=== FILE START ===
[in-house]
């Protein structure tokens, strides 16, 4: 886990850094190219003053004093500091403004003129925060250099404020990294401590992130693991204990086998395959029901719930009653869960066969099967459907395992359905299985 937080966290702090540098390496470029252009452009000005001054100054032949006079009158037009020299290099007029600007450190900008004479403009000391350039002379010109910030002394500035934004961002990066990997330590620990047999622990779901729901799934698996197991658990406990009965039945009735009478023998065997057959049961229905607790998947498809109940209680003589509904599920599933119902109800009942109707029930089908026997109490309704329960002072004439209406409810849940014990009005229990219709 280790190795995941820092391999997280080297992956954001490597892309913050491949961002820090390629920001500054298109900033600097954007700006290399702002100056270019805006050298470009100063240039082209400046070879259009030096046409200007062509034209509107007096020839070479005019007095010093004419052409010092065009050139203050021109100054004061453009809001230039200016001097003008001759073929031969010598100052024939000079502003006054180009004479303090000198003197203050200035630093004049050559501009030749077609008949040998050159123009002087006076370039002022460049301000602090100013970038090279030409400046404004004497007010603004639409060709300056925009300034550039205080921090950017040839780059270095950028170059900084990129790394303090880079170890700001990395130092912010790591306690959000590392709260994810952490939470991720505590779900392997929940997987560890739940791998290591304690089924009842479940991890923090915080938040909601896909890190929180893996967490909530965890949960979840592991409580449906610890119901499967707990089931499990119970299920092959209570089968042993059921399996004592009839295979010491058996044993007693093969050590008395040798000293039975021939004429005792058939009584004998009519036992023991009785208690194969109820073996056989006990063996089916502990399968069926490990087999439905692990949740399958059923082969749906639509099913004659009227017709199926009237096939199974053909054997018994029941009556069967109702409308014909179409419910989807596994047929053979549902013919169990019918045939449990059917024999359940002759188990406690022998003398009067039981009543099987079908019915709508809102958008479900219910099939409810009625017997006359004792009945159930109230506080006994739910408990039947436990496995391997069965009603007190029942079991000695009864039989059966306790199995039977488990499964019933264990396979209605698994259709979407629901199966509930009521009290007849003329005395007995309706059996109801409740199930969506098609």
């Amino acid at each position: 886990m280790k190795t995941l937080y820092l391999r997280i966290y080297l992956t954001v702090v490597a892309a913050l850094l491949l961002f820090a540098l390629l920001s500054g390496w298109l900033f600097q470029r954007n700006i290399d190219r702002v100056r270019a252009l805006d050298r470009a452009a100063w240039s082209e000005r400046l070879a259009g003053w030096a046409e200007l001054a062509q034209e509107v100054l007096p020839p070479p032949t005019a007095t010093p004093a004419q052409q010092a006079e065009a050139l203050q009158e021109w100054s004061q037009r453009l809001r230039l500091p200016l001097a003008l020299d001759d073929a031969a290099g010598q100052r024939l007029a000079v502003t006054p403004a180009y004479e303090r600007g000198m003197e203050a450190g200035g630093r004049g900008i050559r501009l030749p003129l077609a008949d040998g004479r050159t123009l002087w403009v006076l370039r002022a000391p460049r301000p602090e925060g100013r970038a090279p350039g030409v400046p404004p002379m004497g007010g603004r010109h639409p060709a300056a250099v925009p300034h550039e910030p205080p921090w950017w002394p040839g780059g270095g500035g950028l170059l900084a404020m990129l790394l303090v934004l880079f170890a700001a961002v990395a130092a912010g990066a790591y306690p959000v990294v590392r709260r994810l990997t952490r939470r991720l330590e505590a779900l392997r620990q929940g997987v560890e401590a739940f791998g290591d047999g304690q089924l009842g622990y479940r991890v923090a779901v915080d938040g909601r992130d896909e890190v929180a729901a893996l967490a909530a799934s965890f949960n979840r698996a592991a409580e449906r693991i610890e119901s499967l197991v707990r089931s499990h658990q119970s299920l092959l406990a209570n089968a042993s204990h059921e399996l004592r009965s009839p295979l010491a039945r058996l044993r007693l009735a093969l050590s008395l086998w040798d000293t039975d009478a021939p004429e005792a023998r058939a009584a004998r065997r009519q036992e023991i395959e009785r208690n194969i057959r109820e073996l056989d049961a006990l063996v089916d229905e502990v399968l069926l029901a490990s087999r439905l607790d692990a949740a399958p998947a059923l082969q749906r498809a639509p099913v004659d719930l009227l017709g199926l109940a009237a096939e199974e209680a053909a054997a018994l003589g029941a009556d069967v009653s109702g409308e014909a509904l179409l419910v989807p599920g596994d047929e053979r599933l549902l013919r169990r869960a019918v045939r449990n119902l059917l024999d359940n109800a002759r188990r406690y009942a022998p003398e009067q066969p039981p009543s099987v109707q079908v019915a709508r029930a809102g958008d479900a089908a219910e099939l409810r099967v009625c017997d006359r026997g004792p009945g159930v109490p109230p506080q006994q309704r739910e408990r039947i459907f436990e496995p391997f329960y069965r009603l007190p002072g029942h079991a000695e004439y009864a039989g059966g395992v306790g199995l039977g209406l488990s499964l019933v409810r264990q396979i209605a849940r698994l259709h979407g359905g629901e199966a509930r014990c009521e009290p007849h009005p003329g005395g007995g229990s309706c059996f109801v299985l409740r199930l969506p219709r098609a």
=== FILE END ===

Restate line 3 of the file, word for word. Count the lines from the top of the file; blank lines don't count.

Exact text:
């Amino acid at each position: 886990m280790k190795t995941l937080y820092l391999r997280i966290y080297l992956t954001v702090v490597a892309a913050l850094l491949l961002f820090a540098l390629l920001s500054g390496w298109l900033f600097q470029r954007n700006i290399d190219r702002v100056r270019a252009l805006d050298r470009a452009a100063w240039s082209e000005r400046l070879a259009g003053w030096a046409e200007l001054a062509q034209e509107v100054l007096p020839p070479p032949t005019a007095t010093p004093a004419q052409q010092a006079e065009a050139l203050q009158e021109w100054s004061q037009r453009l809001r230039l500091p200016l001097a003008l020299d001759d073929a031969a290099g010598q100052r024939l007029a000079v502003t006054p403004a180009y004479e303090r600007g000198m003197e203050a450190g200035g630093r004049g900008i050559r501009l030749p003129l077609a008949d040998g004479r050159t123009l002087w403009v006076l370039r002022a000391p460049r301000p602090e925060g100013r970038a090279p350039g030409v400046p404004p002379m004497g007010g603004r010109h639409p060709a300056a250099v925009p300034h550039e910030p205080p921090w950017w002394p040839g780059g270095g500035g950028l170059l900084a404020m990129l790394l303090v934004l880079f170890a700001a961002v990395a130092a912010g990066a790591y306690p959000v990294v590392r709260r994810l990997t952490r939470r991720l330590e505590a779900l392997r620990q929940g997987v560890e401590a739940f791998g290591d047999g304690q089924l009842g622990y479940r991890v923090a779901v915080d938040g909601r992130d896909e890190v929180a729901a893996l967490a909530a799934s965890f949960n979840r698996a592991a409580e449906r693991i610890e119901s499967l197991v707990r089931s499990h658990q119970s299920l092959l406990a209570n089968a042993s204990h059921e399996l004592r009965s009839p295979l010491a039945r058996l044993r007693l009735a093969l050590s008395l086998w040798d000293t039975d009478a021939p004429e005792a023998r058939a009584a004998r065997r009519q036992e023991i395959e009785r208690n194969i057959r109820e073996l056989d049961a006990l063996v089916d229905e502990v399968l069926l029901a490990s087999r439905l607790d692990a949740a399958p998947a059923l082969q749906r498809a639509p099913v004659d719930l009227l017709g199926l109940a009237a096939e199974e209680a053909a054997a018994l003589g029941a009556d069967v009653s109702g409308e014909a509904l179409l419910v989807p599920g596994d047929e053979r599933l549902l013919r169990r869960a019918v045939r449990n119902l059917l024999d359940n109800a002759r188990r406690y009942a022998p003398e009067q066969p039981p009543s099987v109707q079908v019915a709508r029930a809102g958008d479900a089908a219910e099939l409810r099967v009625c017997d006359r026997g004792p009945g159930v109490p109230p506080q006994q309704r739910e408990r039947i459907f436990e496995p391997f329960y069965r009603l007190p002072g029942h079991a000695e004439y009864a039989g059966g395992v306790g199995l039977g209406l488990s499964l019933v409810r264990q396979i209605a849940r698994l259709h979407g359905g629901e199966a509930r014990c009521e009290p007849h009005p003329g005395g007995g229990s309706c059996f109801v299985l409740r199930l969506p219709r098609a």